An A1C chart shows the amount of glycated hemoglobin, which is hemoglobin that has excess glucose bound to it, notes the National Institute of Diabetes and Digestive and Kidney Diseases. An A1C level is usually indicated as a percentage; 8 percent is high, while a 5 percent reading is normal.
The A1C test is used in diabetes management, explains the NIDDK. If the amount of sugar entering the bloodstream is consistently high, some of the glucose attaches to the hemoglobin. Because red blood cells have a life span of three months, the A1C test determines the average blood sugar reading over that time period; it is not useful for short-term glucose measurement. Generally, blood glucose levels are deemed normal if A1C levels fall below 5.7 percent, pre-diabetic if above 5.7 and below 6.4 percent, and diabetic if 6.5 percent and above.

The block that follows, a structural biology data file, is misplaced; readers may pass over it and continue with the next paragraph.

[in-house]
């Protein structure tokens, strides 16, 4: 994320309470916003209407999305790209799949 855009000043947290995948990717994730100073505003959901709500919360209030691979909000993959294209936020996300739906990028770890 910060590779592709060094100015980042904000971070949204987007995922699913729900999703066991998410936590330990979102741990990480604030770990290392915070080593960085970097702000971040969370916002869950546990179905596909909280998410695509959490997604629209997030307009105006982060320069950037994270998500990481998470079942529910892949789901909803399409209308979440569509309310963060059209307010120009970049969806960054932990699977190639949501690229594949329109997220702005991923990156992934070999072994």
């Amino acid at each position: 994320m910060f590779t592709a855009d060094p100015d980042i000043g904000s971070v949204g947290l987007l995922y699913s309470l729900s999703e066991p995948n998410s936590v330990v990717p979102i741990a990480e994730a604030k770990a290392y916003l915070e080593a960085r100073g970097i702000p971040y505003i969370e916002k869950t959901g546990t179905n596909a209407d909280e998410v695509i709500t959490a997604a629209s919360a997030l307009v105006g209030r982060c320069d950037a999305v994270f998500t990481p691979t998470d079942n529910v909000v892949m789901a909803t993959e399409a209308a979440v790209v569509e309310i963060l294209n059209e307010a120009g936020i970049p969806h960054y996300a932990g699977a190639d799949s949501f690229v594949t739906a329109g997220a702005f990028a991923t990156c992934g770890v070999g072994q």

While useful in diagnosis, the A1C test has a margin of error of 0.5 percent in each direction, explains the NIDDK. There is also a risk of a false diagnosis if the patient also has anemia or kidney trouble, so doctors need to take their patients' other conditions into account. This test is also not used for women in the third trimester of pregnancy.